Few people seem to realise that the African film industry is entering a massive boom period, and this is especially true in Nigeria, where the film industry has come to be known as “Nollywood”: Films in Nigeria, and the actors, actresses and producers are bringing in huge sums of money, and “Nollywood” is now claimed to be the third largest grossing film industry in the world, only just behind India’s “Bollywood” and America’s “Hollywood.” But this boom isn’t just isolated to Nigeria, as more and more African nations’ film industries are expanding every year. This is no doubt reflected in the number of African film festivals appearing now across the globe, showcasing the very best films coming out of Africa. From Japan to North America, to Europe, this article will give you a taste of some of the top African film festivals from across the globe.
Courtesy of Siegfried Forster, rfi.fr
Starting on home-soil in Africa, it is widely known as FESPACO, has been going since 1969, thanks largely to a small but immensely dedicated collective of African film enthusiasts. Due to its huge appeal and popularity amongst the people of Burkina Faso and international filmmakers alike, it was decreed an official institution by the government of the nation on January 7th, 1972. FESPACO since its inception has had the clear objectives to screen African films from all over the African continent, (not just home-grown Burkina Fason films) as well as make a substantial contribution to the expansion, growth, and development of African cinema as a medium to educate and raise awareness of African culture, history and current events around the world. FESPACO is a biennial festival (so occurs once every two years instead of annually) that occurs the last Saturday of February every odd year.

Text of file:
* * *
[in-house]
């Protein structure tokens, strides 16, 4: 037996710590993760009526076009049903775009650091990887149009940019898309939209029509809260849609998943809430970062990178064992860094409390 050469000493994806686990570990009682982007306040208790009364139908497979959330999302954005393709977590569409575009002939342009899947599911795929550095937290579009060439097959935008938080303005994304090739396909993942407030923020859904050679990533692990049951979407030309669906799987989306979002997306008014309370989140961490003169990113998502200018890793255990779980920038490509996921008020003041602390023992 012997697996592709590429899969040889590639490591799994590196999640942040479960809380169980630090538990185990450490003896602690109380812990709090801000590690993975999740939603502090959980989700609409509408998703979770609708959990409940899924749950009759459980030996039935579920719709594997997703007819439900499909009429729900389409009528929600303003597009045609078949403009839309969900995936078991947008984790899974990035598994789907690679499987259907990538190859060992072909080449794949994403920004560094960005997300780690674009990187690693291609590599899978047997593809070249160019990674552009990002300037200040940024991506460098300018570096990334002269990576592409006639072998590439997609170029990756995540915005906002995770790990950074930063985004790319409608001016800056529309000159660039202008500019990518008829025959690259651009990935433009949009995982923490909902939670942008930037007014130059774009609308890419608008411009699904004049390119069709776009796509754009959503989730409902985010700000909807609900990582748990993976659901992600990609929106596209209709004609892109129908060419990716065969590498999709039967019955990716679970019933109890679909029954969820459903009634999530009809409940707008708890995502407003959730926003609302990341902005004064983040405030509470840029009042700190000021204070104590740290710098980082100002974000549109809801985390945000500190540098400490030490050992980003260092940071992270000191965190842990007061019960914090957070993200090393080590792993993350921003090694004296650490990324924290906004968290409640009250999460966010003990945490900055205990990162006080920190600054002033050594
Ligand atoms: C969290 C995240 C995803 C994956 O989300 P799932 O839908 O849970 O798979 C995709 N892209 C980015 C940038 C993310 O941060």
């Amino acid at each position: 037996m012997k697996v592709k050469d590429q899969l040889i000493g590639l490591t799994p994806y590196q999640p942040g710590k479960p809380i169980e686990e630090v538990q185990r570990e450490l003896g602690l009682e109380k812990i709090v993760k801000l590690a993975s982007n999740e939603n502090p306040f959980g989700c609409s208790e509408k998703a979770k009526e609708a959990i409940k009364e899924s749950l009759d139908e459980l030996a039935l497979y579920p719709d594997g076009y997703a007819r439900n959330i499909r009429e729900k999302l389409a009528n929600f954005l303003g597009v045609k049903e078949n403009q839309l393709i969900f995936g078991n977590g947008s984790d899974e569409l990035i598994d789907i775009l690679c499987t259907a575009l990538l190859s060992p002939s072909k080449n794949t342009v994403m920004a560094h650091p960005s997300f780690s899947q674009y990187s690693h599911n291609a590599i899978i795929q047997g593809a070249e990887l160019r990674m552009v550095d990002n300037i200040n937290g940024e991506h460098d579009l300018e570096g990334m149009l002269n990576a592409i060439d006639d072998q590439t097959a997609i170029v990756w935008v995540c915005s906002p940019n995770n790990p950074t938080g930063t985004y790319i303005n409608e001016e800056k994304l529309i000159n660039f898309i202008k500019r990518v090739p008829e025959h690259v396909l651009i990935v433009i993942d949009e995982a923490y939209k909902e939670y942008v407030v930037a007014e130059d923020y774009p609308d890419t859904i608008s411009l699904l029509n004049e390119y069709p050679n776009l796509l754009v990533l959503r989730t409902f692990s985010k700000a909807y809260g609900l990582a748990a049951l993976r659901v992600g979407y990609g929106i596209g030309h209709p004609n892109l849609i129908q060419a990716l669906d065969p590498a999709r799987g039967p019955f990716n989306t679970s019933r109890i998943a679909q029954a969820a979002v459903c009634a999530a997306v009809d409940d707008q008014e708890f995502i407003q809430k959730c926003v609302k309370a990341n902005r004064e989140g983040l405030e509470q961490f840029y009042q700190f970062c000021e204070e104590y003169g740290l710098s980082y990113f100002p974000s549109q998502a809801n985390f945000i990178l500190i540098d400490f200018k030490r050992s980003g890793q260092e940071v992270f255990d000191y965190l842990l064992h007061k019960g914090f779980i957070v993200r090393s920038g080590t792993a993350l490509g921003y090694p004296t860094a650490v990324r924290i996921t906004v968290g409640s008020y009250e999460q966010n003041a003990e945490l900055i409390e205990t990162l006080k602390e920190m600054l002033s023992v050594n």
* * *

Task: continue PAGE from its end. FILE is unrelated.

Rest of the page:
Courtesy of africanews.com
African Film: Luxor African Film Festival, Luxor, Egypt
Another ‘home-grown’ film festival based in Africa, the Luxor African Film Festival, is a relatively new festival to the scene, only starting from February 21st-28th in 2012. However, this annual festival is gaining popularity each year, mainly due to its stated mission dedicated to the support and encouragement of African film partnerships between different African nations through humanitarian and political links between nations and individual African filmmakers in particular.
African Film: “Africa in Motion”, Scotland African Film Festival, Edinburgh, Scotland
Perhaps the last place you would expect an African film festival would be in Scotland. However, every year in the city of Edinburgh during mid-summer (July), “Africa in Motion” (AiM) has come for the past 11 years and counting. It brings the finest of African cinema to Scotland with a plethora of film screenings and complementary events, exposing the African film industry to Scottish audiences and potential new investors in the industry from not only the UK but other European nations too. Now, being a well-established film festival in the country, it is widely considered one of the leading African art platforms outside of Africa, with over 500 screenings of African films to over 30,000 people since its first inception in 2006.
Courtesy of svaff.org